Teams of all sizes struggle with their processes at some point in their lifetime. If you’re a startup, one of the your advantages is how quickly you can move in a space where the big boys take a while. But what happens when your team is in transition mode and needs to keep scaling up as quickly as it did in the beginning? And how do you this in a design capacity?
Employees often say that the best way to motivate them is with a raise. But that’s not really the truth. Only 20% of employers in North America say that a pay raise drives higher levels of performance. Most of your employees are effectively lying if they say that more money will make them a better worker.
We’re all guilty of hiding what really motivates us. But our internal desires are often very simple to identify.
Autonomy is the freedom for employees to choose what to work on and when to do it. Relatedness is the need to have close relationships with team members. Competence is the desire to master challenging projects.
As a manager, if you can meet these universal needs, your employees will grow and thrive within your company. We’ll discuss these needs to show how you can empower your team to succeed.
Human resources needs a swift kick in the butt. I say this based on experience — I’ve done a lot of back-office work while running TypeFrag, Carbonmade and other companies. I’ve set up and managed payroll, benefits, and on-boarding of employees more often than I care to remember. It’s always a painful process that you put off to the last minute because you just don’t want to deal with it.
You’re swamped with a huge project when your boss suddenly asks you to complete another urgent assignment due tomorrow. Your heart’s beating a mile a minute and you’re wondering how you’re going to get this all done. But somehow you’re going to try to make it work.
Too much stress will overwhelm you, but too little stress leaves you bored and unmotivated. The right amount of stress motivates you to succeed instead of making you crack under pressure.
Your ability to thrive or choke under pressure is ultimately based on the Yerkes-Dodson Law: Moderate stress up to a certain point can actually improve your performance. But beyond that point, your performance suffers.
Stress management is actually built into your brain’s chemistry. Here’s the science behind your body’s stress levels so you can maximize your productivity.
When we first started I Done This, we had no subscriber list. But eventually we grew one six-figures in size — all because we offered people something for free. You just have to remember that addresses are valuable commodities: people are generally reluctant to give theirs up unless they’re going to get something of value in return.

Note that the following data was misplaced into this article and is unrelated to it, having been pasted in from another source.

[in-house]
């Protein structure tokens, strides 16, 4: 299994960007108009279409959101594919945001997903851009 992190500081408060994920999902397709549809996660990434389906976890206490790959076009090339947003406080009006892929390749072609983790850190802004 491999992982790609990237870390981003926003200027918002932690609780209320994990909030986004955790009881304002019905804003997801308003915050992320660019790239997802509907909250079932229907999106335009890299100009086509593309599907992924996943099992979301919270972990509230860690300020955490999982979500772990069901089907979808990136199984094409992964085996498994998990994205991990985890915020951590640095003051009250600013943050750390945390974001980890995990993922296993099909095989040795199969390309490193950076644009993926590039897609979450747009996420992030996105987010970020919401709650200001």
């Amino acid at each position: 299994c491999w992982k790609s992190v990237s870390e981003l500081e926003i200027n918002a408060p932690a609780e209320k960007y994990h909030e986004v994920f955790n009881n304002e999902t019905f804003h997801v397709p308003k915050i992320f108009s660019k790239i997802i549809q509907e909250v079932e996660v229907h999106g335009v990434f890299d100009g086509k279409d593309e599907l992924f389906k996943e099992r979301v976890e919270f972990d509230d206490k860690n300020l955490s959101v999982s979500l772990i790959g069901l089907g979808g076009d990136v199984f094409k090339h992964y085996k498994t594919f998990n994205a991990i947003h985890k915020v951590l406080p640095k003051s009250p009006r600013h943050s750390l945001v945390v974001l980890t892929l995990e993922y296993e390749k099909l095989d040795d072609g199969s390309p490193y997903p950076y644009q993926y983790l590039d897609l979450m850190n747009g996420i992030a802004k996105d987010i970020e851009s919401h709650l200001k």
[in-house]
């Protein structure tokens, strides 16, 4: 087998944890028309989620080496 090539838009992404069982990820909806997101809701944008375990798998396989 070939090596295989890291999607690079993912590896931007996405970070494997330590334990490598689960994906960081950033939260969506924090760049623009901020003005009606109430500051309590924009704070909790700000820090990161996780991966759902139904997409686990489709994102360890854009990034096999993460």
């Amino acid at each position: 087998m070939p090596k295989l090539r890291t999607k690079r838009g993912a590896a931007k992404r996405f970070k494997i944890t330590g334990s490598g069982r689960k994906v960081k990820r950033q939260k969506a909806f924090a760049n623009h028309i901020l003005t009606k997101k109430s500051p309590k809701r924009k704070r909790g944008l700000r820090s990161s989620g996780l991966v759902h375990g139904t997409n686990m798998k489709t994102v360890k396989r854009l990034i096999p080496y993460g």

You’re being interrupted every three minutes to handle something urgent. You have a report that’s due at the end of the day. But your coworker just called you into a meeting that will “just be a minute.” When you get back, you just have to send a quick email. After you start on that email, another coworker asks you to jump on a client call.
You don’t think you’re procrastinating because you’re busy every moment. But just because you’re super busy doesn’t mean you’re being productive. You’re actually guilty of a subtle form of procrastination known as priority dilution. This means you are distracted from focusing on your most important work. But it’s not your fault that you’re getting consumed with all these small disruptions. Your brain is actually hardwired to handle them. Here’s the science behind managing the small disruptions so you can be more productive.
The average commute time in the United States is 25.4 minutes. Every hour of the day is precious when it comes to getting things done, which is why having to sit through a commute can be insufferable.
Rather than tuning out to the same playlist you hear every day, tune into a podcast — specifically about productivity. This list of productivity podcasts will inspire you and give you the tools to start forming better daily habits, so you get more done.
Make the most out of your commute by checking out some of the best productivity podcasts of 2016.
RingCaptcha makes it look easy to secure the world
The Internet makes it a no-brainer to run a global business with a tiny staff, but for most ventures that means a direct mail operation out of a single office. Imagine setting up physical infrastructure in 195 countries with a lean team — if that sounds impossible, you might not have heard of RingCaptcha yet.
Transparency helps you move fast. Information isn’t siloed — it’s all readily available for the taking. You don’t need to ask questions, forward information about a customer, or attend a meeting to know what’s going on. Instead, anyone can get access to the information they need without having to jump through hoops to get it.
However, extending this transparency to email is tricky. It was initially designed for 1:1 conversation but has been adapted to team use over time. You can loop in the people you need on a single email with BCC or CC, but it’s hard to make email efficiently accessible to an entire team. At the same time, within every inbox is a goldmine of customer interactions, company history, and internal discussions — so not sharing that is depriving your team of valuable information.
Thanks to new tools, automation, and a bit of organization, you can turn your outdated email inbox into a fully transparent platform that will serve as a resource for your entire team. Here’s how to do that in three steps.